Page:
To make myself clear, I never meant to suggest Craig is on the same level of importance as someone like Saul Kripke. I think we can even say that, for instance, people like Baas van Fraassen and Nicholas Rescher have been more important than Craig for philosophy in general. But that being said, Craig has a lot of merit, and I genuinely think he deserves a spot among some of the most important and influential philosophers in recent years. He almost single-handedly revived interest in the Kalaam argument and made it one of the most intensely discussed topics in philosophy of religion, and that is because of his consistent and strong defense of it. You can disagree with him, but I think it's hard to deny he did a great job showing how a cosmological argument of that kind can be plausibly and strongly defended today. And he has also greatly contributed to interactions between science and philosophy in the literature. And then we could also mention his important work on the philosophy of time. His recent work on the nature of abstract objects is pretty interesting, too.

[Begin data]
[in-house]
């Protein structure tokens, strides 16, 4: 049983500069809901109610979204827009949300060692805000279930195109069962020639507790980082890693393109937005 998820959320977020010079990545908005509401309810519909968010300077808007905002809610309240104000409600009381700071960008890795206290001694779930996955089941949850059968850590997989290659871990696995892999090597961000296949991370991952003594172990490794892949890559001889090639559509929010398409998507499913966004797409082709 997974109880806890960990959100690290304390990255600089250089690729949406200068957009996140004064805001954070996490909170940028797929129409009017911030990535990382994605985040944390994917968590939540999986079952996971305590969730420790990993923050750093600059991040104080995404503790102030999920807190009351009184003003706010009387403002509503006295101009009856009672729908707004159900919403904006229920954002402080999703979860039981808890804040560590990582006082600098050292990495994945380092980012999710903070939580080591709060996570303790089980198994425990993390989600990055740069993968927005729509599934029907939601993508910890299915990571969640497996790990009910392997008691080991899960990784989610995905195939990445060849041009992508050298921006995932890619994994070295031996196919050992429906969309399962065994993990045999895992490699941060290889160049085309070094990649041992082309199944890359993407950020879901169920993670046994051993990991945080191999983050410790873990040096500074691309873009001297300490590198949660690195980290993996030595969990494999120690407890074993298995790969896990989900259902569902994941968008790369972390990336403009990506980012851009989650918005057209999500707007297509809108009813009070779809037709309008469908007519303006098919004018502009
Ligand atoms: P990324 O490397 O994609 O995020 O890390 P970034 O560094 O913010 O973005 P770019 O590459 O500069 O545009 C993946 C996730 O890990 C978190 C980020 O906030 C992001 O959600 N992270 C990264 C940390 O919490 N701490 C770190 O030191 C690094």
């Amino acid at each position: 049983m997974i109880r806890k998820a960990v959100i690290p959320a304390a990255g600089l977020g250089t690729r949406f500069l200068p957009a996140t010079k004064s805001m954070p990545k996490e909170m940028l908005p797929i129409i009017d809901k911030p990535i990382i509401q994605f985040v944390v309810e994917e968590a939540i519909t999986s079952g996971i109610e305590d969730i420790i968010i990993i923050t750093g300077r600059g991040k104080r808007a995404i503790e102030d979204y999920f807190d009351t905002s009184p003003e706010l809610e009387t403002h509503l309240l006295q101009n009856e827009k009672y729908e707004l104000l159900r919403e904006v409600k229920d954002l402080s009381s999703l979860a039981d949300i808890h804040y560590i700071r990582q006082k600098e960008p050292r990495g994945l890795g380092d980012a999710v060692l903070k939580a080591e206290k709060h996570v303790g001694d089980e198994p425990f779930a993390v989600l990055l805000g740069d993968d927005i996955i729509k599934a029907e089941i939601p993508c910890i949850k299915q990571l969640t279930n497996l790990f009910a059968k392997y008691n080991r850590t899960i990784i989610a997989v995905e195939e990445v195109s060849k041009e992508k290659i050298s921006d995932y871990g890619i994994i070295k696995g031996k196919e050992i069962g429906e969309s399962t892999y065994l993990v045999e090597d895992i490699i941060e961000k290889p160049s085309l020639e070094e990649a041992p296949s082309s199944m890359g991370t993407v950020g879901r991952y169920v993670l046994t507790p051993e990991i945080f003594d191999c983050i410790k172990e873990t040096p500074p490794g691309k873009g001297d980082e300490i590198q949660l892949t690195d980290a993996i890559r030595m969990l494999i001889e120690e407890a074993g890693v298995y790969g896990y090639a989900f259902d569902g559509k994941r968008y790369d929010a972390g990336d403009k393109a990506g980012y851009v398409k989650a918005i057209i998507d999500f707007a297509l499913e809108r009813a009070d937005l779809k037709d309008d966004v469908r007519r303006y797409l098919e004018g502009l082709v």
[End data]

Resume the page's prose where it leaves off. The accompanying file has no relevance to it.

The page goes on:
I think he's the third most cited name in the philosophy of religion (behind Plantinga and Swinburne), and I don't think that's undeserved, even if, for instance, I prefer Pruss's work.

      Craig may not be on the level of a Saul Kripke, and I didn't mean to suggest he was. But I think his work has a lot of quality and importance, and as such he is a good example of an important philosopher who has been consistently producing good stuff (whether or not one agrees with his conclusions). And that was my point. We can name a bunch of contemporary analytic philosophers who have been producing works with lots of quality and importance, and I'm just asking if you could do the same with contemporary continental philosophers.

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      • #4